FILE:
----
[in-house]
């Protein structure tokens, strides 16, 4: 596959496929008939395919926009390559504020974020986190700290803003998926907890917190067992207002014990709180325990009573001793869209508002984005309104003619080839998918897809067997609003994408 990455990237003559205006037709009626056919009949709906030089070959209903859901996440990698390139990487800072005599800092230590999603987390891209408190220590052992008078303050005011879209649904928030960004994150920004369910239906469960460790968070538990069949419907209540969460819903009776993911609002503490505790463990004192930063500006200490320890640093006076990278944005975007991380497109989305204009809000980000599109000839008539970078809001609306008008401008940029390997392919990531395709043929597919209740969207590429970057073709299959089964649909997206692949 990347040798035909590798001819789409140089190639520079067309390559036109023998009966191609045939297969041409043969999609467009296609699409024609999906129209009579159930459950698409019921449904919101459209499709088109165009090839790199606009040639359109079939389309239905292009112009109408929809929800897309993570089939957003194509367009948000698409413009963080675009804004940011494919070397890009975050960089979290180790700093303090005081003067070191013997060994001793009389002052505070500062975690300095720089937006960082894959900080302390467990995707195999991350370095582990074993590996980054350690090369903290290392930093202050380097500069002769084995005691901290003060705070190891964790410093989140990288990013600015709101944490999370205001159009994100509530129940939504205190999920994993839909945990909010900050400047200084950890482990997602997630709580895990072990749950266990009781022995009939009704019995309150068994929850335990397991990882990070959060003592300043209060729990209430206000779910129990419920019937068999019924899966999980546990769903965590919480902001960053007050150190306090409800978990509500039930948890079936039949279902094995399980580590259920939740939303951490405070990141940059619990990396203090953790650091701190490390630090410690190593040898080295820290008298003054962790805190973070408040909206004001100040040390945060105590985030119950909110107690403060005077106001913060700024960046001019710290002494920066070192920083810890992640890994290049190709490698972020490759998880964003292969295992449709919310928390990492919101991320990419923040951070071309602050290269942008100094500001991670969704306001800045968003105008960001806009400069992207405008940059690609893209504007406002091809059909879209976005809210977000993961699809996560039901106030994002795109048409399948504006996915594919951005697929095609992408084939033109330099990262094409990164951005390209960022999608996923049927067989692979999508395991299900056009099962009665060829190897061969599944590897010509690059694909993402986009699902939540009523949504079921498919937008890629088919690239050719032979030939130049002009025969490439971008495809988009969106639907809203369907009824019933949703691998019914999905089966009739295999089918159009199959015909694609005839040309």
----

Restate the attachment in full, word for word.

[in-house]
């Protein structure tokens, strides 16, 4: 596959496929008939395919926009390559504020974020986190700290803003998926907890917190067992207002014990709180325990009573001793869209508002984005309104003619080839998918897809067997609003994408 990455990237003559205006037709009626056919009949709906030089070959209903859901996440990698390139990487800072005599800092230590999603987390891209408190220590052992008078303050005011879209649904928030960004994150920004369910239906469960460790968070538990069949419907209540969460819903009776993911609002503490505790463990004192930063500006200490320890640093006076990278944005975007991380497109989305204009809000980000599109000839008539970078809001609306008008401008940029390997392919990531395709043929597919209740969207590429970057073709299959089964649909997206692949 990347040798035909590798001819789409140089190639520079067309390559036109023998009966191609045939297969041409043969999609467009296609699409024609999906129209009579159930459950698409019921449904919101459209499709088109165009090839790199606009040639359109079939389309239905292009112009109408929809929800897309993570089939957003194509367009948000698409413009963080675009804004940011494919070397890009975050960089979290180790700093303090005081003067070191013997060994001793009389002052505070500062975690300095720089937006960082894959900080302390467990995707195999991350370095582990074993590996980054350690090369903290290392930093202050380097500069002769084995005691901290003060705070190891964790410093989140990288990013600015709101944490999370205001159009994100509530129940939504205190999920994993839909945990909010900050400047200084950890482990997602997630709580895990072990749950266990009781022995009939009704019995309150068994929850335990397991990882990070959060003592300043209060729990209430206000779910129990419920019937068999019924899966999980546990769903965590919480902001960053007050150190306090409800978990509500039930948890079936039949279902094995399980580590259920939740939303951490405070990141940059619990990396203090953790650091701190490390630090410690190593040898080295820290008298003054962790805190973070408040909206004001100040040390945060105590985030119950909110107690403060005077106001913060700024960046001019710290002494920066070192920083810890992640890994290049190709490698972020490759998880964003292969295992449709919310928390990492919101991320990419923040951070071309602050290269942008100094500001991670969704306001800045968003105008960001806009400069992207405008940059690609893209504007406002091809059909879209976005809210977000993961699809996560039901106030994002795109048409399948504006996915594919951005697929095609992408084939033109330099990262094409990164951005390209960022999608996923049927067989692979999508395991299900056009099962009665060829190897061969599944590897010509690059694909993402986009699902939540009523949504079921498919937008890629088919690239050719032979030939130049002009025969490439971008495809988009969106639907809203369907009824019933949703691998019914999905089966009739295999089918159009199959015909694609005839040309």